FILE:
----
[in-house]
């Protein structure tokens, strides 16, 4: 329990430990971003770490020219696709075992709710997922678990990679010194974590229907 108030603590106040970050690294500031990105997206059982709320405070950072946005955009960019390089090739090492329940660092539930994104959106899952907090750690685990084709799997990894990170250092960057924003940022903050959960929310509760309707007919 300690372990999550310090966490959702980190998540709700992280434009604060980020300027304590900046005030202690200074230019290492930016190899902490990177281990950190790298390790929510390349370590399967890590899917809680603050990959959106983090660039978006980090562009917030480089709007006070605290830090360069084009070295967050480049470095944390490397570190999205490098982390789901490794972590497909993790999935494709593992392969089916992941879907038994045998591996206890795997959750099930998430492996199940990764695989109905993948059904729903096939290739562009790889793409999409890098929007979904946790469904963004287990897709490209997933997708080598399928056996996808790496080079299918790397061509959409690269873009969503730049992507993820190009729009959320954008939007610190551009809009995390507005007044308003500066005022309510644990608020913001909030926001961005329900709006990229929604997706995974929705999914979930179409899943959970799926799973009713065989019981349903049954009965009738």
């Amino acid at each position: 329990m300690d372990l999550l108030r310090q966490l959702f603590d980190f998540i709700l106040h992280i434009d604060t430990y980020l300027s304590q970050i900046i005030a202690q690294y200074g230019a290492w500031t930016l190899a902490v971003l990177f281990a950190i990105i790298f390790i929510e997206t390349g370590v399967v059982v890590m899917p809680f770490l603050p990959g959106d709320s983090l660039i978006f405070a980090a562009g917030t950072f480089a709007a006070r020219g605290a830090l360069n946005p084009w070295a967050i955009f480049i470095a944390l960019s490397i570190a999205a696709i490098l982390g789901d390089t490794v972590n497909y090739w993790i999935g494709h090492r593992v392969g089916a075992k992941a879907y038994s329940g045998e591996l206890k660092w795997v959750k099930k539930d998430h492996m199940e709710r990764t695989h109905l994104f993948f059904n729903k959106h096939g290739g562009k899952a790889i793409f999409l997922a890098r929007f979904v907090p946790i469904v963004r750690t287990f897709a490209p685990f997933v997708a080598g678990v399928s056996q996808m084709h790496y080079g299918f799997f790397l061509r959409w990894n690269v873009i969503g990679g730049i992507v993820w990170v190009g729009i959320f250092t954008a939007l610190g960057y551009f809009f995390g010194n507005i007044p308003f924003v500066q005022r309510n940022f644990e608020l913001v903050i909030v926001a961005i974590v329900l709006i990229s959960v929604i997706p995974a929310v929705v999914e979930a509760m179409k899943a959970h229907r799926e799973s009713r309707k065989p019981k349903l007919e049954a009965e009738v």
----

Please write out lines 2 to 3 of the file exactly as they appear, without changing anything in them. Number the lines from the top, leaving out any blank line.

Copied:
């Protein structure tokens, strides 16, 4: 329990430990971003770490020219696709075992709710997922678990990679010194974590229907 108030603590106040970050690294500031990105997206059982709320405070950072946005955009960019390089090739090492329940660092539930994104959106899952907090750690685990084709799997990894990170250092960057924003940022903050959960929310509760309707007919 300690372990999550310090966490959702980190998540709700992280434009604060980020300027304590900046005030202690200074230019290492930016190899902490990177281990950190790298390790929510390349370590399967890590899917809680603050990959959106983090660039978006980090562009917030480089709007006070605290830090360069084009070295967050480049470095944390490397570190999205490098982390789901490794972590497909993790999935494709593992392969089916992941879907038994045998591996206890795997959750099930998430492996199940990764695989109905993948059904729903096939290739562009790889793409999409890098929007979904946790469904963004287990897709490209997933997708080598399928056996996808790496080079299918790397061509959409690269873009969503730049992507993820190009729009959320954008939007610190551009809009995390507005007044308003500066005022309510644990608020913001909030926001961005329900709006990229929604997706995974929705999914979930179409899943959970799926799973009713065989019981349903049954009965009738």
């Amino acid at each position: 329990m300690d372990l999550l108030r310090q966490l959702f603590d980190f998540i709700l106040h992280i434009d604060t430990y980020l300027s304590q970050i900046i005030a202690q690294y200074g230019a290492w500031t930016l190899a902490v971003l990177f281990a950190i990105i790298f390790i929510e997206t390349g370590v399967v059982v890590m899917p809680f770490l603050p990959g959106d709320s983090l660039i978006f405070a980090a562009g917030t950072f480089a709007a006070r020219g605290a830090l360069n946005p084009w070295a967050i955009f480049i470095a944390l960019s490397i570190a999205a696709i490098l982390g789901d390089t490794v972590n497909y090739w993790i999935g494709h090492r593992v392969g089916a075992k992941a879907y038994s329940g045998e591996l206890k660092w795997v959750k099930k539930d998430h492996m199940e709710r990764t695989h109905l994104f993948f059904n729903k959106h096939g290739g562009k899952a790889i793409f999409l997922a890098r929007f979904v907090p946790i469904v963004r750690t287990f897709a490209p685990f997933v997708a080598g678990v399928s056996q996808m084709h790496y080079g299918f799997f790397l061509r959409w990894n690269v873009i969503g990679g730049i992507v993820w990170v190009g729009i959320f250092t954008a939007l610190g960057y551009f809009f995390g010194n507005i007044p308003f924003v500066q005022r309510n940022f644990e608020l913001v903050i909030v926001a961005i974590v329900l709006i990229s959960v929604i997706p995974a929310v929705v999914e979930a509760m179409k899943a959970h229907r799926e799973s009713r309707k065989p019981k349903l007919e049954a009965e009738v």